This is, in reality, a most condensed statement of the main individualistic position. The free working of an individual life is unjustly interfered with. In itself it has a force that appears insignificant, and the wrongdoer feels safe in ignoring its protest. But it links itself to other individualities similarly injured; its force, though perhaps hidden, continues and gathers strength by combination, until finally the wrong, in accord with the strict processes of nature, has to be righted.

This insistence on energy, the bold and free assertion of right life and all its powers, coupled with the conviction that revolution is only accelerated evolution, rendered necessary by the accumulation of individual wrongs, carries Kropotkin to conclusions as regards action widely different from the opinions held by Tolstoy, to whom “love” is the supreme law. I think it would be correct to say that Tolstoy is the Puritan of Love, insisting on its direct observance at all times, and condemning anything that at any moment contravenes the law of love, even though it may seem to pave the way to greater and more generally occupied heights of love.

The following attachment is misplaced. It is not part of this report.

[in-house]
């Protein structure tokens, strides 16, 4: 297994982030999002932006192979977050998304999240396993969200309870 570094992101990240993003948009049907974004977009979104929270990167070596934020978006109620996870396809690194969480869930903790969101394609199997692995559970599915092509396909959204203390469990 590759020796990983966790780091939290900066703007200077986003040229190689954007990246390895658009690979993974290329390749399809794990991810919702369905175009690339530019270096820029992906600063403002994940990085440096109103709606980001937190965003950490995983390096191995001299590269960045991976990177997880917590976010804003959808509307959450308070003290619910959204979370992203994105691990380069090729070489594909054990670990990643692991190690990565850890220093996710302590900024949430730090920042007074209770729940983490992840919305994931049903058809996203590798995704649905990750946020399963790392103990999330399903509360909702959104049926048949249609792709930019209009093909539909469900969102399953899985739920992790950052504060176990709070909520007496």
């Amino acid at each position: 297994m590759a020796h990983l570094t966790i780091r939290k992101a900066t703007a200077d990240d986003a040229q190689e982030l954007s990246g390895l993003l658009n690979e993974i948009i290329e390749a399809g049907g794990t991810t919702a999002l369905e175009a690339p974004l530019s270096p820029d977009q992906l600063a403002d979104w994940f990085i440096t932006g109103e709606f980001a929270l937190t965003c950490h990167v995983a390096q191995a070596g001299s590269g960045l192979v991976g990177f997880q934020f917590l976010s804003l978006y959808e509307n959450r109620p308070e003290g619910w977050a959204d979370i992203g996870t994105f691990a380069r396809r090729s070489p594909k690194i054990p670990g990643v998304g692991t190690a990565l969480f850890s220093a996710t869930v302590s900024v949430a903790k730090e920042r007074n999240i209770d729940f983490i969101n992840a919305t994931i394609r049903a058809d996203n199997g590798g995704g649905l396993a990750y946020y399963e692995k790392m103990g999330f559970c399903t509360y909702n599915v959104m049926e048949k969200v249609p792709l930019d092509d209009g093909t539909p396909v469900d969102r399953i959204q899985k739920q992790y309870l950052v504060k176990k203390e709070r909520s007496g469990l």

To Kropotkin, on the other hand, the command of nature to exercise energy, daring, the bold initiative that shall overthrow, at the earliest moment possible, whatever stands in the way of the progress toward greater happiness for the individual and the race, is the imperative command, before which all other moral axioms must bend. He exhausts language to convince his readers that “there is need of great events which rudely break the thread of history and hurl mankind out of its ruts into new roads;” that “the Revolution becomes a peremptory necessity,” and that “the building which has become uninhabitable hinders the development of what is sprouting in its crevices and around it.”

Kropotkin, as absolute a materialist as Bakunin, and as bitterly opposed to the teachings of the Church as Tolstoy, declares that to-day, under the influence of science, “man has recognized his place in nature; he has recognized that his institutions are his work and can be refashioned by him alone.”